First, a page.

Was Kant a virtue ethicist?
David Bourget (Western Ontario)
David Chalmers (ANU, NYU)
Rafael De Clercq
Ezio Di Nucci
Jack Alan Reynolds
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In Monika Betzler (ed.), Kant's Ethics of Virtues. Walter De Gruyter (2008)
You might think a simple “No” would suffice as an answer. But there are features of Kant’s ethics that appear to be strikingly similar to virtue oriented views, so striking that some Kantians themselves have argued that Kant’s ethics in fact shares these features with virtue ethics. In what follows, I will argue against this view, though along the way I will acknowledge the features of Kant’s view that make it appear more like a kind of virtue ethics than it really is. My plan is to first set out the distinctive features of what is nowadays called “virtue ethics”, those features that make it a genuine alternative to other normative theories. I then consider the features Kant’s view might share in common with virtue ethics and the case for saying that it is, therefore, fundamentally the same sort of theory. I follow these two sections with an argument against this position. I want to warn you at the outset, however, that my argument itself will be quite unsurprising, since it is an argument that has been central to the way in which most philosophers have understood Kant’s ethics. Any novelty I can claim here is in my account of what makes virtue ethics a genuine alternative to other normative theories, and my defense of this argument against those, in particular Barbara Herman, who have apparently found the argument unpersuasive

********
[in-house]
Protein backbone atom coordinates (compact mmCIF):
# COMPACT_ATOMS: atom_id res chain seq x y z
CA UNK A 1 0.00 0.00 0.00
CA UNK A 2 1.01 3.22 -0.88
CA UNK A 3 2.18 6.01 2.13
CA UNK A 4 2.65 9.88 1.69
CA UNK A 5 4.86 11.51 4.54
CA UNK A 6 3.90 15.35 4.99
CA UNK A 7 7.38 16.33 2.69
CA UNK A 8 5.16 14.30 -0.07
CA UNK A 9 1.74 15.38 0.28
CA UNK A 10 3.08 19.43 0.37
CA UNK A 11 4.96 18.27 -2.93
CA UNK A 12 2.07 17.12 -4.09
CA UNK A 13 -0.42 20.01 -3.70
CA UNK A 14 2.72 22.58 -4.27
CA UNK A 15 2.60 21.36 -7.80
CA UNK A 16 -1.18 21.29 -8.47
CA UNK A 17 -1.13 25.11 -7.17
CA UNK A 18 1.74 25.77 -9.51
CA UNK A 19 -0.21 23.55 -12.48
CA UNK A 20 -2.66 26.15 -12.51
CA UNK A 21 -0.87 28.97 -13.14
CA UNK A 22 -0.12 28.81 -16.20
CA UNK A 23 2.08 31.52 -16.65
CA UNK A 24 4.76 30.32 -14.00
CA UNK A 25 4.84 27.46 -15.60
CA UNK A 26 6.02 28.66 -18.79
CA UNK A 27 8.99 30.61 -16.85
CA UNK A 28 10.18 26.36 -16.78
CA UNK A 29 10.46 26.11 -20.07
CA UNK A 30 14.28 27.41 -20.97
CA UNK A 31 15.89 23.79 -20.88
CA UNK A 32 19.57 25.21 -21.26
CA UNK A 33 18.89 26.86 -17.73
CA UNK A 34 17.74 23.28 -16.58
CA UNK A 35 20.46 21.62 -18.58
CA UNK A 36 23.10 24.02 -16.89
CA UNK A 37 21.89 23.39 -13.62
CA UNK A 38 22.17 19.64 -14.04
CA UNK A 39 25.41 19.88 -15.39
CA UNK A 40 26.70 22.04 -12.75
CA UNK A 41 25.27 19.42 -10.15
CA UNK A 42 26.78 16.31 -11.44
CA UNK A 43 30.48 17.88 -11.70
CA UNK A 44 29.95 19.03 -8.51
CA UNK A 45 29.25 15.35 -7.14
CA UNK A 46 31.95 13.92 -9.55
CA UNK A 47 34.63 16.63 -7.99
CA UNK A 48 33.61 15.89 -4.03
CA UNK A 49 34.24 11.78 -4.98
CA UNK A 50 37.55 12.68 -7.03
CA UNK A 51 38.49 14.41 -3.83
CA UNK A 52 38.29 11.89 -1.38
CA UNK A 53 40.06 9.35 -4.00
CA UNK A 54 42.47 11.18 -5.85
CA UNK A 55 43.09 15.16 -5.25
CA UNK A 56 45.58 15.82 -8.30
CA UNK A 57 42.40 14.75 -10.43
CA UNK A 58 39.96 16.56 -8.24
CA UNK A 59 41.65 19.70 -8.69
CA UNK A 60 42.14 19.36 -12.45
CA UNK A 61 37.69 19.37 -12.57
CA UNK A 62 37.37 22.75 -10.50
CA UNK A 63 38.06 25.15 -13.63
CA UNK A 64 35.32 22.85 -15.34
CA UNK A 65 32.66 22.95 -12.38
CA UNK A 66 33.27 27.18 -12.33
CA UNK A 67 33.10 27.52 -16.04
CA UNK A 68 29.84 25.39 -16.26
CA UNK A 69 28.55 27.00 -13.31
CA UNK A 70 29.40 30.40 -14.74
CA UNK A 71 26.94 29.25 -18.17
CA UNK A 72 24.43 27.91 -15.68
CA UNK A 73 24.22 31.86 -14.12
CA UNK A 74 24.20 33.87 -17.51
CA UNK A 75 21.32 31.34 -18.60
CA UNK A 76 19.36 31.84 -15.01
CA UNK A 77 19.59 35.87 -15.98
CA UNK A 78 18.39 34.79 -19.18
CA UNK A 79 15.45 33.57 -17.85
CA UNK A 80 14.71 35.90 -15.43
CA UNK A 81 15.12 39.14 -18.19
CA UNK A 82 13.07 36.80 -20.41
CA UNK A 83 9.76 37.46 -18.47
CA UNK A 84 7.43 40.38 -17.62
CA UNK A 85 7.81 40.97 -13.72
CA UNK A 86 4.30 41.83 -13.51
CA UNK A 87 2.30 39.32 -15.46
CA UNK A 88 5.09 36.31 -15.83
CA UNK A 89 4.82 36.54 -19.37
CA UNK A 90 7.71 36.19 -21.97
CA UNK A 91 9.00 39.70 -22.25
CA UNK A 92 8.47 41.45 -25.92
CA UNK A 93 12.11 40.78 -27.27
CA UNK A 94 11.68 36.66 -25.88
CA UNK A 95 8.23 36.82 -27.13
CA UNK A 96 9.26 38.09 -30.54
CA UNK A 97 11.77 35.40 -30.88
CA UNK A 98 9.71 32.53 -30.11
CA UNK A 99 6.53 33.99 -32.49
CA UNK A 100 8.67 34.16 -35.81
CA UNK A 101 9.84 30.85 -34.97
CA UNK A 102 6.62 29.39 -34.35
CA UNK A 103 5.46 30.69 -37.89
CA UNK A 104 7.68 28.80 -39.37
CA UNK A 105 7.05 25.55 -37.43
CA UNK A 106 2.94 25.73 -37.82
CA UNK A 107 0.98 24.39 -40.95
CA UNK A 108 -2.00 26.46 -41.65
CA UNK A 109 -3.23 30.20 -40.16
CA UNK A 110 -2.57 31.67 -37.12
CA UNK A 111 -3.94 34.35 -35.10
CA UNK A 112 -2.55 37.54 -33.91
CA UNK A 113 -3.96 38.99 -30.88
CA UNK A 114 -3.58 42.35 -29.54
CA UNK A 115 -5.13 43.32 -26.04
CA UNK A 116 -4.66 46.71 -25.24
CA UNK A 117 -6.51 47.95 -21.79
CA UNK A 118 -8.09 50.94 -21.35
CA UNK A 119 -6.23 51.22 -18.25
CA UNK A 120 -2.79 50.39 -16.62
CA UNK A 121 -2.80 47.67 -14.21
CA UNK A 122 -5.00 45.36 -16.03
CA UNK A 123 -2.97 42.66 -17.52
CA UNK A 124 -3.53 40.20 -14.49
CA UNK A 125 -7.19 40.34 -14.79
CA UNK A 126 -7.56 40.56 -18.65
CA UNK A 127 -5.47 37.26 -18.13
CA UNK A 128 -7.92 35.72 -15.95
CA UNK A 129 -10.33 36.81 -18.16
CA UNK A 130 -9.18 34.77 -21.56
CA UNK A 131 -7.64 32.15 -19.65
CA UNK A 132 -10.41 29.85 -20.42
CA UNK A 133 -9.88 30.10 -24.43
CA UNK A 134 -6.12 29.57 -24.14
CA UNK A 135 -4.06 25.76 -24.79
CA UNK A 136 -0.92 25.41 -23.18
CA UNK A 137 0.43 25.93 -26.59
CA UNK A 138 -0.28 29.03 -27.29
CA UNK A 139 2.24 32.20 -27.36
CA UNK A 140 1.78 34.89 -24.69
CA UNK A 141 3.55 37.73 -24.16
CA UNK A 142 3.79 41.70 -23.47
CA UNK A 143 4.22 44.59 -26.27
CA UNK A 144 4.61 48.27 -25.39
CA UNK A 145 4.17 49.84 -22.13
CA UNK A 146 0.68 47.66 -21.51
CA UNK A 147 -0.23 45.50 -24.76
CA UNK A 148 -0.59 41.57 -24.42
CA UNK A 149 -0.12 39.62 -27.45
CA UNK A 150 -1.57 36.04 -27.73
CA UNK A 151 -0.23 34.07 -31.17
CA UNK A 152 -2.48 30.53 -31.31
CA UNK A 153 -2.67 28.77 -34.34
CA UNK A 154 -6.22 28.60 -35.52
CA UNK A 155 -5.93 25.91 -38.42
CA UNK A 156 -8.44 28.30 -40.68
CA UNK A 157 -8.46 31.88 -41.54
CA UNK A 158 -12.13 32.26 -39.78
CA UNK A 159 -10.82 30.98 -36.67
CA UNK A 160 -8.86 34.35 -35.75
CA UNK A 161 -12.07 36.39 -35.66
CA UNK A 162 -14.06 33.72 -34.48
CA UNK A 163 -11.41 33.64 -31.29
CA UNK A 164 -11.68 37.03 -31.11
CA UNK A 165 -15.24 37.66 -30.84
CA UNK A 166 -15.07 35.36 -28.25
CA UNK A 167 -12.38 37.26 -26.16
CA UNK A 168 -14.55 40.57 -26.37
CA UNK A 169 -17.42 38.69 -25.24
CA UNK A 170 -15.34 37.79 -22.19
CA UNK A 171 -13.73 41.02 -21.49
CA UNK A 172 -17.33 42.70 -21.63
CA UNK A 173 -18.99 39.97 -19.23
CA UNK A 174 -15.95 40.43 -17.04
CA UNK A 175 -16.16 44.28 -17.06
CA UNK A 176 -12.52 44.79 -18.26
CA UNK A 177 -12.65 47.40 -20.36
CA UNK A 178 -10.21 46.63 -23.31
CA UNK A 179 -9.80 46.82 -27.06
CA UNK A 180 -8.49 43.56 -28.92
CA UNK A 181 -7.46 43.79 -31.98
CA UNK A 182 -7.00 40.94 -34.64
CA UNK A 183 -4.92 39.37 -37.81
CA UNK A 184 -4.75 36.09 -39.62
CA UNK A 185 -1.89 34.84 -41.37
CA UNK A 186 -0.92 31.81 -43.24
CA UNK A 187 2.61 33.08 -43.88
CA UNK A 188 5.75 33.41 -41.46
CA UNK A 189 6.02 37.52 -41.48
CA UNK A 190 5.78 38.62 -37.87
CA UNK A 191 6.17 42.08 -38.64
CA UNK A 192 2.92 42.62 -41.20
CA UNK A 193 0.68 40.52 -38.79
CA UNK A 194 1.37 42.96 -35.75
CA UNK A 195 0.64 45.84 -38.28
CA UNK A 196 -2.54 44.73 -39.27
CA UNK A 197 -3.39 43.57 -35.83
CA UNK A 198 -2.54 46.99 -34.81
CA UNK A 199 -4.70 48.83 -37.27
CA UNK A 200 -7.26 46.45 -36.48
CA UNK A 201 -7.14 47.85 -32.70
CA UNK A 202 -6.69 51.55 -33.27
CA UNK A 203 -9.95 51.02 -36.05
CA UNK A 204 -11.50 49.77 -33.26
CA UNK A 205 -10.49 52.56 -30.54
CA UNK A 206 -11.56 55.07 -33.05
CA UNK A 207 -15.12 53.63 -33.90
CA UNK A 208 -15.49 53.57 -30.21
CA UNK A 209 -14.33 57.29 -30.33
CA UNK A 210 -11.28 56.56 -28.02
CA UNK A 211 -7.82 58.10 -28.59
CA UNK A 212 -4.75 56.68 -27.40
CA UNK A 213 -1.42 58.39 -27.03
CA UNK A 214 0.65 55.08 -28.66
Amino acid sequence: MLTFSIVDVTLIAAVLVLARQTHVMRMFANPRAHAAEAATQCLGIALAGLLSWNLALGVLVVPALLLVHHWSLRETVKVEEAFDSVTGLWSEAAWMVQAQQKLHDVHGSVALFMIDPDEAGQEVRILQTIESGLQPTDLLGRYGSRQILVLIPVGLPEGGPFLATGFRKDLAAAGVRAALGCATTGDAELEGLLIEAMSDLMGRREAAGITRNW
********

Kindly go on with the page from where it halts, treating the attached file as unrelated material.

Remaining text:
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Liezl van Zyl (2009). Motive and Right Action. Philosophia 38 (2):405-415.
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